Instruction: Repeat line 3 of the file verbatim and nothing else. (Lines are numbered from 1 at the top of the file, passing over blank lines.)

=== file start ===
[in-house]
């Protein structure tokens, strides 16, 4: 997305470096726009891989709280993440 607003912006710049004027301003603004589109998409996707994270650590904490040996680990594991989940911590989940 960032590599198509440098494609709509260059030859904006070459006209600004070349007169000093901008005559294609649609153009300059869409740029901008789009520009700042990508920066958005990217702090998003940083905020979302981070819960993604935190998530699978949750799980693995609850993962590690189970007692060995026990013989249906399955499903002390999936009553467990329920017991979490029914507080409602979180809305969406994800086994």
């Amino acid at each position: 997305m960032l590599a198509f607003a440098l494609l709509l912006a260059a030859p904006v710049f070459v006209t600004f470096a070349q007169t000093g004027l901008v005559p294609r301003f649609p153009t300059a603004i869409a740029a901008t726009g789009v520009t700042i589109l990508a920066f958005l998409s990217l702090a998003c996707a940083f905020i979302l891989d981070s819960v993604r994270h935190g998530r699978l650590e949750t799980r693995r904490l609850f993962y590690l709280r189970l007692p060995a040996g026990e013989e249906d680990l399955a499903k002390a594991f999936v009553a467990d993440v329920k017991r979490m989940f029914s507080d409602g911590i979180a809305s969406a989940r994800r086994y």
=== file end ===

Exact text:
């Amino acid at each position: 997305m960032l590599a198509f607003a440098l494609l709509l912006a260059a030859p904006v710049f070459v006209t600004f470096a070349q007169t000093g004027l901008v005559p294609r301003f649609p153009t300059a603004i869409a740029a901008t726009g789009v520009t700042i589109l990508a920066f958005l998409s990217l702090a998003c996707a940083f905020i979302l891989d981070s819960v993604r994270h935190g998530r699978l650590e949750t799980r693995r904490l609850f993962y590690l709280r189970l007692p060995a040996g026990e013989e249906d680990l399955a499903k002390a594991f999936v009553a467990d993440v329920k017991r979490m989940f029914s507080d409602g911590i979180a809305s969406a989940r994800r086994y």